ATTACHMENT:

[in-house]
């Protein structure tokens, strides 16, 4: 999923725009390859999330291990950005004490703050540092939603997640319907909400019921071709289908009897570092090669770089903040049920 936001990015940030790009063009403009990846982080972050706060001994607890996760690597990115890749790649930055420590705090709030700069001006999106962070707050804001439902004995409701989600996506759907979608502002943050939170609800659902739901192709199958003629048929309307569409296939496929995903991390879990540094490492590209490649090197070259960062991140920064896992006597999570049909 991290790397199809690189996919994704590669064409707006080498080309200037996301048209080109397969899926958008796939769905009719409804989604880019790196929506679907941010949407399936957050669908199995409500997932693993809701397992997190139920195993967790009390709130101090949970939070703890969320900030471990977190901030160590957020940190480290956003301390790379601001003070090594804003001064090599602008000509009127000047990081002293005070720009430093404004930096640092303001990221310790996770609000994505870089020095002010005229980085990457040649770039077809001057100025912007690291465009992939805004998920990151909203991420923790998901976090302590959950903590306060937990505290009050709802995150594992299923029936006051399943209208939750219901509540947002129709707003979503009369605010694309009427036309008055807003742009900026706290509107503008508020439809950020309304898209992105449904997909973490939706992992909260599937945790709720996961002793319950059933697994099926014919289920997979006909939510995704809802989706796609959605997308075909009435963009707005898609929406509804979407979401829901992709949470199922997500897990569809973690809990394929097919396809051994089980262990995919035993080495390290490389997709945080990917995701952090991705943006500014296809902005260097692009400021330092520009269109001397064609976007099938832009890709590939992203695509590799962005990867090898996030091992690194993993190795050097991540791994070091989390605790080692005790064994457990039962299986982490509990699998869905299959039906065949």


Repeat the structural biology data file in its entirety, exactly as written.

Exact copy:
[in-house]
């Protein structure tokens, strides 16, 4: 999923725009390859999330291990950005004490703050540092939603997640319907909400019921071709289908009897570092090669770089903040049920 936001990015940030790009063009403009990846982080972050706060001994607890996760690597990115890749790649930055420590705090709030700069001006999106962070707050804001439902004995409701989600996506759907979608502002943050939170609800659902739901192709199958003629048929309307569409296939496929995903991390879990540094490492590209490649090197070259960062991140920064896992006597999570049909 991290790397199809690189996919994704590669064409707006080498080309200037996301048209080109397969899926958008796939769905009719409804989604880019790196929506679907941010949407399936957050669908199995409500997932693993809701397992997190139920195993967790009390709130101090949970939070703890969320900030471990977190901030160590957020940190480290956003301390790379601001003070090594804003001064090599602008000509009127000047990081002293005070720009430093404004930096640092303001990221310790996770609000994505870089020095002010005229980085990457040649770039077809001057100025912007690291465009992939805004998920990151909203991420923790998901976090302590959950903590306060937990505290009050709802995150594992299923029936006051399943209208939750219901509540947002129709707003979503009369605010694309009427036309008055807003742009900026706290509107503008508020439809950020309304898209992105449904997909973490939706992992909260599937945790709720996961002793319950059933697994099926014919289920997979006909939510995704809802989706796609959605997308075909009435963009707005898609929406509804979407979401829901992709949470199922997500897990569809973690809990394929097919396809051994089980262990995919035993080495390290490389997709945080990917995701952090991705943006500014296809902005260097692009400021330092520009269109001397064609976007099938832009890709590939992203695509590799962005990867090898996030091992690194993993190795050097991540791994070091989390605790080692005790064994457990039962299986982490509990699998869905299959039906065949």